Wednesday, February 24, 2010

K. Fimster

We lost a friend last night.

Paul was many things- some consistently, some at different times: A dreamer, a pragmatist, a scoundrel, a father, a son, a salesman, a writer, a tinkerer, a promoter, a wastrel, a wanderer, a friend. He was at times infuriating, engaging, inspiring, hilarious and kind.

While nearly all of us feel we've suffered injustice in our lives, Paul suffered very real injustice and it nearly defeated him, but ultimately, he chose to live on with optimism and joy.

He was the common thread that bound the fabric of the lives of many of us, and many of my most treasured friends are known to me only because Paul brought us together either directly or indirectly.

Also, bless the Sisters of Sacred Heart Convent in Cullman Alabama, for their kindness and loving grace. They have my eternal love, respect and gratitude for their part in a spirit restored.

Monday, February 22, 2010

"Crazy Heart"

I saw this last night with my brother. I've always liked Jeff Bridges, and I'm really hoping he wins the Oscar for this one. He deserves it.

Friday, February 19, 2010

Jim Croce "Lover's Cross"

I was just a baby when Buddy Holly died, but when Jim Croce was killed in a small plane crash just 50 miles from my home in Louisiana, I was old enough to be stunned.

I think I was aware that the concert was happening, and at 15, I'm not sure there was a practical way for me to attend, it just never occured to me that the chance would never come again.

I honestly don't think history has given this guy his due. He was a brilliant songwriter.

Article from the Shreveport (LA) Times (September 22, 1974)

Success Escaped Croce Until Death

NATCHITOCHES, The Jim Croce legend lives on.

On the night of September 20, 1973, a fiery plane crash in Natchitoches killed Croce and five of his entourage. It has only been since his death that Croce has achieved the level of success which somehow escaped him during his lifetime.

That Croce was a talented man has never been disputed by critics. His talent consisted of singing, songwriting and instrument playing. He will be remembered not only for his songs and style but also as being a man who put the term "junkyard dog" in the English vocabulary.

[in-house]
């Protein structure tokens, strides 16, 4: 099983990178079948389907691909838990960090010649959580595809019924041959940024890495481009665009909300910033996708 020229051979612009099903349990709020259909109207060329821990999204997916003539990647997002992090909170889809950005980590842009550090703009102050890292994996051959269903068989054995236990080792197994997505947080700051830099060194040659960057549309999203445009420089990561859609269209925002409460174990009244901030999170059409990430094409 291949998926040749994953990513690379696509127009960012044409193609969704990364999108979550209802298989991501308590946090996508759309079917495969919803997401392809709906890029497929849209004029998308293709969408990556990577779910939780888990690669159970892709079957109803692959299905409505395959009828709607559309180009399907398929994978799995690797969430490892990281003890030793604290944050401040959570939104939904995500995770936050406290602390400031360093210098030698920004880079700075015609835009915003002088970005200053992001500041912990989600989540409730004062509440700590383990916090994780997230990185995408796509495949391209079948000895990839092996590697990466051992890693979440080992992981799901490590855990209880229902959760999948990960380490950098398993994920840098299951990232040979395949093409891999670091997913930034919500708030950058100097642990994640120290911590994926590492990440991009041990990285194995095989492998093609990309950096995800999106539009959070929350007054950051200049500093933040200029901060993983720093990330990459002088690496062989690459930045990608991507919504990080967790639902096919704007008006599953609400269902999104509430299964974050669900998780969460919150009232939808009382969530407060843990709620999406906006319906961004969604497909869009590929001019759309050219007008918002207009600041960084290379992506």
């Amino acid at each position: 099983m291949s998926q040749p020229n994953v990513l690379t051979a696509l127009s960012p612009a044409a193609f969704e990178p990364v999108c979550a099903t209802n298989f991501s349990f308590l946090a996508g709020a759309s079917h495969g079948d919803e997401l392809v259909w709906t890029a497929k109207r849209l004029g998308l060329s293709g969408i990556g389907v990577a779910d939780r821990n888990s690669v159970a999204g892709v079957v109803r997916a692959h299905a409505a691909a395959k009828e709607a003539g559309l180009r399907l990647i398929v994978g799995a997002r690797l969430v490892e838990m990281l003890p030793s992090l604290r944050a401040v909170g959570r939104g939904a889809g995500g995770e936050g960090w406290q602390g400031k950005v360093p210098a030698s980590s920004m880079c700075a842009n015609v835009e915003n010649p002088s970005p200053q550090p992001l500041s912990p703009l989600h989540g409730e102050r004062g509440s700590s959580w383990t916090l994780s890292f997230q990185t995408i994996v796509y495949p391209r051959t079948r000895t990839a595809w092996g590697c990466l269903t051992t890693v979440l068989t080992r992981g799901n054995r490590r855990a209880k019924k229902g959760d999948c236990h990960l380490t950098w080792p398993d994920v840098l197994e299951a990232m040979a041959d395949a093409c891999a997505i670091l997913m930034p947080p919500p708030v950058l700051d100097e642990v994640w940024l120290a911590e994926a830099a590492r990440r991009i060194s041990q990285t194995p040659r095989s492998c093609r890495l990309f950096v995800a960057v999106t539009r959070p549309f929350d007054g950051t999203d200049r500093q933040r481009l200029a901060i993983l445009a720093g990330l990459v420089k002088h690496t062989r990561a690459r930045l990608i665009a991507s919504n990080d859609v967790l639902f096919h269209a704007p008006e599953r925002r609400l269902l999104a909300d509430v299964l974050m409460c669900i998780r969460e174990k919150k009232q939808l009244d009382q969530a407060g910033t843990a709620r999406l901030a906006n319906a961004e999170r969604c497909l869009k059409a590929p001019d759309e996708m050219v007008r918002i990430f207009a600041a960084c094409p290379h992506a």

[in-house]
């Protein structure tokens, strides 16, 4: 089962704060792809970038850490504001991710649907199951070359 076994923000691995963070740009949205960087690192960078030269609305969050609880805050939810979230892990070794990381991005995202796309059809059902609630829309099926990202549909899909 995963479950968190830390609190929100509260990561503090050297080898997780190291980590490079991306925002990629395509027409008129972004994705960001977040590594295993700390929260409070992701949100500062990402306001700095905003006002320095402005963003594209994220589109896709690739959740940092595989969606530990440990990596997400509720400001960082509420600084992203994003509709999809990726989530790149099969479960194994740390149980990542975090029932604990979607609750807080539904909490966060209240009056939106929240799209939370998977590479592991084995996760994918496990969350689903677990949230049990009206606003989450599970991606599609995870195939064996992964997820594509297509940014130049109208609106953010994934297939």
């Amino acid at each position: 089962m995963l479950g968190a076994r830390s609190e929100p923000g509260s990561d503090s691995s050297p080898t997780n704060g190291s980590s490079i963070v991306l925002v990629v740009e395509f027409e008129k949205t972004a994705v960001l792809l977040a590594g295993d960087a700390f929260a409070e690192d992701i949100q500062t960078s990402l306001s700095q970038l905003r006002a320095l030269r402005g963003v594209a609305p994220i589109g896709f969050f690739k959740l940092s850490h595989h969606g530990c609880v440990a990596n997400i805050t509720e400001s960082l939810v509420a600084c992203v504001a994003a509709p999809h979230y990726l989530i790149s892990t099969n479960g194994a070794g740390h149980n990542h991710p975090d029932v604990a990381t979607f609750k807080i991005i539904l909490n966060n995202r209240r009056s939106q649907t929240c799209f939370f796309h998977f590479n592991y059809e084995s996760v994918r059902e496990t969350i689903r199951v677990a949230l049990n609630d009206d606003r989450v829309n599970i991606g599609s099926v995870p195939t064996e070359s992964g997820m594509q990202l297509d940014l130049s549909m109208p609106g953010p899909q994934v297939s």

Croce's death has been compared to the February 3, 1959 plane crash in which Don McLean made so much of in his "American Pie" as the beginning of the end. That Iowa crash claimed the lives of Buddy Holly, Ritchie Valens and J.P. "Big Bopper" Richardson.

The comparison should never be made. Holly, Valens and Richardson had already made stardom. Croce was still seeking his.

The September 20 concert at Northwestern State University, Croce's last, was a vivid account of his life. He told the audience of his life as a truck-driver, construction worker, tractor operator and his many nights in playing in dimly-lit dives and staying in cheap motels.

His final performance was brilliant. His songs were good, his guitar playing was great and his story telling was fascinating. His voice had a quality that was much better live than on records. Despite his performance, Croce was not called to do an encore.

The audience gave polite applause and proceeded to leave the building. There was no standing ovation, hysterical applause or calls for Croce to come back on stage for a few more minutes.

Croce's closing comment was, "See you later."

Thursday, February 18, 2010

Snow is still a novelty at my house

This has been one hell of a long, cold winter. I'm ready for it to be over.

Tuesday, February 16, 2010

Random yet profound Demotivator

I sometimes tell folks I used to be an "Area Manager" for Wendy's. When they ask: "where?", I tell them "the area around the french fry machine".

Sunday, February 14, 2010

This pretty much sums it up.

Mardi Gras in Tuscaloosa!

We attended the "Mystic Krewe of Druids" Mardi Gras Ball at the old Bama Theatre in Tuscaloosa last night.
Big fun with great, campy entertainment. A big crowd, seemed to be a great success.

Friday, February 12, 2010

Snow in Bluff Park-Cardinal

There's a vivid contrast with the bright red of this cardinal against the snow.
Taken from the comfort of my den.

Thursday, February 11, 2010

Seems Reasonable, I Guess...

More Jay in Your Day!

No, actually the one above is David.

Panama City Beach Road Trip-The Postmortem

Upon final reflection and evaluation, I'd have to say the trip was an unqualified success.

I got to show off my dancing skills
and David is still as youthful as ever. I think the coastal lifestyle suits him well.

Tuesday, February 9, 2010

Get comfortable!